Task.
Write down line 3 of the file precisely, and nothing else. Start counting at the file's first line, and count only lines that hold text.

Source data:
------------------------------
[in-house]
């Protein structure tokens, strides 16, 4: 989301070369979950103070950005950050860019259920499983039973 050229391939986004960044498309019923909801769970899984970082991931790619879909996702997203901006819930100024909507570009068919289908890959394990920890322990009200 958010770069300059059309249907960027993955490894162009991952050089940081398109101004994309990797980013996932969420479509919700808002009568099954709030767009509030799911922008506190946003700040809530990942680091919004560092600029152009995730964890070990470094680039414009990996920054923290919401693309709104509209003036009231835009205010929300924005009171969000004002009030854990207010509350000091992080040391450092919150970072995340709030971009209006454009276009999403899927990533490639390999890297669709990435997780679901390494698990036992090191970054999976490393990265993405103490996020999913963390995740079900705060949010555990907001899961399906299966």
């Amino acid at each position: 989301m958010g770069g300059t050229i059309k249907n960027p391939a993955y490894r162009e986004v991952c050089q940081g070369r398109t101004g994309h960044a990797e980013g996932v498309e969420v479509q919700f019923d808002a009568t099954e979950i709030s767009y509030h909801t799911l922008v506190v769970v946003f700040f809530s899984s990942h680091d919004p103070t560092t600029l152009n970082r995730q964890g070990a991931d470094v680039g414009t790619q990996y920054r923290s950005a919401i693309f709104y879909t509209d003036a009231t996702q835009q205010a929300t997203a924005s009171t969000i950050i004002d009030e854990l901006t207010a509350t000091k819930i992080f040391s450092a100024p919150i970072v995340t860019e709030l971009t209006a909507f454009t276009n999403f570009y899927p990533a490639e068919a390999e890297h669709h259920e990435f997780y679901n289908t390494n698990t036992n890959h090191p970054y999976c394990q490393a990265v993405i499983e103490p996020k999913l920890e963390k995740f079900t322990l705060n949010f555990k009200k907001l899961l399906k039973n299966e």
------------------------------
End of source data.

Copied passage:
């Amino acid at each position: 989301m958010g770069g300059t050229i059309k249907n960027p391939a993955y490894r162009e986004v991952c050089q940081g070369r398109t101004g994309h960044a990797e980013g996932v498309e969420v479509q919700f019923d808002a009568t099954e979950i709030s767009y509030h909801t799911l922008v506190v769970v946003f700040f809530s899984s990942h680091d919004p103070t560092t600029l152009n970082r995730q964890g070990a991931d470094v680039g414009t790619q990996y920054r923290s950005a919401i693309f709104y879909t509209d003036a009231t996702q835009q205010a929300t997203a924005s009171t969000i950050i004002d009030e854990l901006t207010a509350t000091k819930i992080f040391s450092a100024p919150i970072v995340t860019e709030l971009t209006a909507f454009t276009n999403f570009y899927p990533a490639e068919a390999e890297h669709h259920e990435f997780y679901n289908t390494n698990t036992n890959h090191p970054y999976c394990q490393a990265v993405i499983e103490p996020k999913l920890e963390k995740f079900t322990l705060n949010f555990k009200k907001l899961l399906k039973n299966e």